I think the main reason you are having such a hard time is because you're alone. I'm in warm Hawaii, and when my husband is gone for more than a month for work or whatever, I am in deep trouble with being able to get everything done. When a big problem comes up, I'm screwed until I can get someone to come help. Over the years, I've survived fires, earthquakes and floods without him, but each event was a scary experience. I can't imagine what it must be like for you in the situation you're in with the cold, the snow and the frozen water-- AND with animals to take care of.

There are advantages and disadvantages to everything. If you can find solutions for some of these basic problems-- the dark, the cold, the frozen water-- you may find that the advantages of the Luck Cabin outweigh the disadvantages.

And I think we've talked about this before: I think you need a dog!

Thinking of you ALL the time. Stay safe.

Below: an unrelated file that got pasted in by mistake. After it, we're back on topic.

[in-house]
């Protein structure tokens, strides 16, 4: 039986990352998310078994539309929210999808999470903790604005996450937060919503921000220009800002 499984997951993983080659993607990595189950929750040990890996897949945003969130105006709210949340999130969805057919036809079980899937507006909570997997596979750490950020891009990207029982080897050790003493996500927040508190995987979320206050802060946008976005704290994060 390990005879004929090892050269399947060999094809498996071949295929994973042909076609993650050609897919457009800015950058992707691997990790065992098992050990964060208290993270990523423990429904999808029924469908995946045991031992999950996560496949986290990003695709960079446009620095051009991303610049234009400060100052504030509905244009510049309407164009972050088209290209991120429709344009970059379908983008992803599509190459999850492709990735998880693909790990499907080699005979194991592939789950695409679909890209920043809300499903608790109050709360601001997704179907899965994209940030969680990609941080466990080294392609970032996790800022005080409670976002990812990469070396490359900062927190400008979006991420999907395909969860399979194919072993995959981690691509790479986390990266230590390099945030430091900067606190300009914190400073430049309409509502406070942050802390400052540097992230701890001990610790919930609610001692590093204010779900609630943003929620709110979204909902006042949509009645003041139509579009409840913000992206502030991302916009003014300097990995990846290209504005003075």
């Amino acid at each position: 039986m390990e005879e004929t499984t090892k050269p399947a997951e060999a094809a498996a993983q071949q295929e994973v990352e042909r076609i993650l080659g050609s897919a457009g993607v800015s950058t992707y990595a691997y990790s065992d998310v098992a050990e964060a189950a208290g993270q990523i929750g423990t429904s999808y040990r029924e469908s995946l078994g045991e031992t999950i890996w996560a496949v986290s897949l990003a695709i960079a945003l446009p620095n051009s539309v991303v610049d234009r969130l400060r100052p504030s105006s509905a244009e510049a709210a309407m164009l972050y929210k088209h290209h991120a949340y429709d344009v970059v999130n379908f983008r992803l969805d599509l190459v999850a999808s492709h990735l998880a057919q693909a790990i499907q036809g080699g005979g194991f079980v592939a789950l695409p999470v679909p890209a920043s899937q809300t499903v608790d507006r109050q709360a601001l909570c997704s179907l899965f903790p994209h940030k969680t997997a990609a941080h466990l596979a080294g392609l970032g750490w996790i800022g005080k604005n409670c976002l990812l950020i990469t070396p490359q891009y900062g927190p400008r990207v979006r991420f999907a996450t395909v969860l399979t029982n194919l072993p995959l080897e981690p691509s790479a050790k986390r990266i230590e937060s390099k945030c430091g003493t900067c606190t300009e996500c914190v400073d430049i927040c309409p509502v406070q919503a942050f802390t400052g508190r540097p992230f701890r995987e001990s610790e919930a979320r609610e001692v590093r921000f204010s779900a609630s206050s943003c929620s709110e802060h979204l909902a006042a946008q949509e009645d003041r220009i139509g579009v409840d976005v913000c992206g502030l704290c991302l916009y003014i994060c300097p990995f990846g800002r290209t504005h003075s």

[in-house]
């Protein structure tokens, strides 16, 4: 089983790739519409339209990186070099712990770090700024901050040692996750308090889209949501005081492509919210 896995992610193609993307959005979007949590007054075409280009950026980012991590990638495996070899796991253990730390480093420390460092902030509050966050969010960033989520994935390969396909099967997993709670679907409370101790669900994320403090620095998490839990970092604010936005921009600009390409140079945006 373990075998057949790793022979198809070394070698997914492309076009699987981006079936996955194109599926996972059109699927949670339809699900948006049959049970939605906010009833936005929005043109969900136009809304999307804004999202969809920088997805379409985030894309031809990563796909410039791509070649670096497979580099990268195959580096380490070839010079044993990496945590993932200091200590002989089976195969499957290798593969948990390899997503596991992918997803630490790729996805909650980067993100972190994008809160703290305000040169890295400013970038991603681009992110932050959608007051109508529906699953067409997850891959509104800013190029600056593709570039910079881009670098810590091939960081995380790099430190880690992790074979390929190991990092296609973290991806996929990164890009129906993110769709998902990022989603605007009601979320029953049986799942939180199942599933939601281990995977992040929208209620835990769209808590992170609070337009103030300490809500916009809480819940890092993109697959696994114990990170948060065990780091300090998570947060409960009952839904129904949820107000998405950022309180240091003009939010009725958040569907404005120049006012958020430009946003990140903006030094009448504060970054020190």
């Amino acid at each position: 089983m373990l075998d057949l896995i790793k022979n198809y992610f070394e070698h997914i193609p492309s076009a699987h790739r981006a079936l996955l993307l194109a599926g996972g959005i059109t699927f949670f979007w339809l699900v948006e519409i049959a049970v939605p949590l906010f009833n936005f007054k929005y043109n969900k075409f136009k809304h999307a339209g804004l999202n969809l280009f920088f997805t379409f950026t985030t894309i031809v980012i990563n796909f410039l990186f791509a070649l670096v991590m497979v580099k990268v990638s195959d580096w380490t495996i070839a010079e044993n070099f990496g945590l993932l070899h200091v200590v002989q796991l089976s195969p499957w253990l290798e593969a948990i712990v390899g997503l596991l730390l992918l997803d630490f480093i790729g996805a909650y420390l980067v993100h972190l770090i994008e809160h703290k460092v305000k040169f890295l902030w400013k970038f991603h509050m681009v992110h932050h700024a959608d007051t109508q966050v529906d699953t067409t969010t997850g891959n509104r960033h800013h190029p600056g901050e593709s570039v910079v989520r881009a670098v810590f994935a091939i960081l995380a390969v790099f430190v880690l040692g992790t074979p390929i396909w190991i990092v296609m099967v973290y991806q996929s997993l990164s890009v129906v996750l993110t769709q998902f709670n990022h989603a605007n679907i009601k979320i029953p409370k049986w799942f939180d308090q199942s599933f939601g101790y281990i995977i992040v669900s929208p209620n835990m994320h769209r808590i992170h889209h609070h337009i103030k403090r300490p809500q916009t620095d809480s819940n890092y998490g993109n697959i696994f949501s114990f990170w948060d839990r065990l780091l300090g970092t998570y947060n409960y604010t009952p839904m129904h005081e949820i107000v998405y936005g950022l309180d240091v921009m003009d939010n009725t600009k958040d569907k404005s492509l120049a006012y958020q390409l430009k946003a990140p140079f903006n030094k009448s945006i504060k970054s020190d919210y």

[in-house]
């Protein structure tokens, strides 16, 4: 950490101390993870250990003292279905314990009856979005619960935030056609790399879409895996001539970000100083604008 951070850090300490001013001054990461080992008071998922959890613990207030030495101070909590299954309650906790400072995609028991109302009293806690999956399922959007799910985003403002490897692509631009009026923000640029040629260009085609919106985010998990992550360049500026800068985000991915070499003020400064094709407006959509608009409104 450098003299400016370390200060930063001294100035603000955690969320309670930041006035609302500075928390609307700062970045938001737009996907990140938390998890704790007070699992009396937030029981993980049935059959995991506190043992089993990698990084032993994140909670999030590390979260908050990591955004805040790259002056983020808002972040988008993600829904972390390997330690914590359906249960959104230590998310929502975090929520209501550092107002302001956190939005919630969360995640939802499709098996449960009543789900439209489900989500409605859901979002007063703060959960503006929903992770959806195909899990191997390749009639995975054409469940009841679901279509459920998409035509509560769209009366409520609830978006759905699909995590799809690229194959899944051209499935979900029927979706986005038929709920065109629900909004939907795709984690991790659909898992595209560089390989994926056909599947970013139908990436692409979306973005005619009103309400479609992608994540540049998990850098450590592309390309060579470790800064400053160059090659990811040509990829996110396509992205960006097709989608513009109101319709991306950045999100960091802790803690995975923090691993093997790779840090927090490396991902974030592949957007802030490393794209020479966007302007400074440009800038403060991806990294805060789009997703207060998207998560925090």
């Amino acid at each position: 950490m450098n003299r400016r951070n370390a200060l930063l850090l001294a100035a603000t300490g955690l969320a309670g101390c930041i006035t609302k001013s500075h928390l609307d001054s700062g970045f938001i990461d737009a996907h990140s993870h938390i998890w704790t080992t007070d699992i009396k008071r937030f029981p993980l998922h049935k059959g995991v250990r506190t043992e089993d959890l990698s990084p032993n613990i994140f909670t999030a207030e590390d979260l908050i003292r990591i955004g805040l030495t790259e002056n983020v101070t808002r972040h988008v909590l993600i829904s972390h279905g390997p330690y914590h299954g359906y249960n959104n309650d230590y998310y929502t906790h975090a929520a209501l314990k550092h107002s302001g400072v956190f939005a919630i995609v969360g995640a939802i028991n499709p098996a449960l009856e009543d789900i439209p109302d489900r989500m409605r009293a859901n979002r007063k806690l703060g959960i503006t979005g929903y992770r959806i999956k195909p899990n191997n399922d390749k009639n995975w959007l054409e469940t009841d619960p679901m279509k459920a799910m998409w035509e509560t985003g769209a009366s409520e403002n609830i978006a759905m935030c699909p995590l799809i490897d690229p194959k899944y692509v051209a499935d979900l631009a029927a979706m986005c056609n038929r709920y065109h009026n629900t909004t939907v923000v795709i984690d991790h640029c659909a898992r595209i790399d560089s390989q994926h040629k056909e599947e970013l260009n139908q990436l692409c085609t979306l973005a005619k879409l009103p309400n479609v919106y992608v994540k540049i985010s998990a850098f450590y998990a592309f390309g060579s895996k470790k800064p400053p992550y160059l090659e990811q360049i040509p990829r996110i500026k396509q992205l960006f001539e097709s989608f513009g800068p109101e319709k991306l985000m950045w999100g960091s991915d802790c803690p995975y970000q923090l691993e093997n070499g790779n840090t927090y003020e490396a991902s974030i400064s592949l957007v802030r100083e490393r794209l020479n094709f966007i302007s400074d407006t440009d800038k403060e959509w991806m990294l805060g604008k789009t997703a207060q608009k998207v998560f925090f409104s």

Peace, Quiet, Joy said...

First things first - your health. Also the health of your animals. Stress is no good regardless of whatever plans we made. I think you need to put JuJu and the chickens in a safe, warm place with neighbors and you need to spend the winter in a clean, warm environment with people who will support you and close to whatever you need - food, medical whatever. Come spring, return with supplies and start fixing what you need to fix for next winter. It's only for 3 months. No biggie. Take what you need and leave the rest. The cabin will still be there when you return. Chalk it down to learning and DO NOT blame yourself. You're still learning about this stuff and you will be wiser and stronger from it. - Joy

Leslie's Gone Oko said...

A few things people have addressed about this post, I want to get out of the way right away ::::

1. All my pipes are insulated, some with many layers and now have heat tape on them.
The drain pipes are large, but for a grey water system I could not finish in time before winter while trying to prepare all the other things.

2. The cabin got storm windows and a new roof - it HAS insulation in the cieling but not the walls.
I did not have it done because i did not have the $$$ for it yet.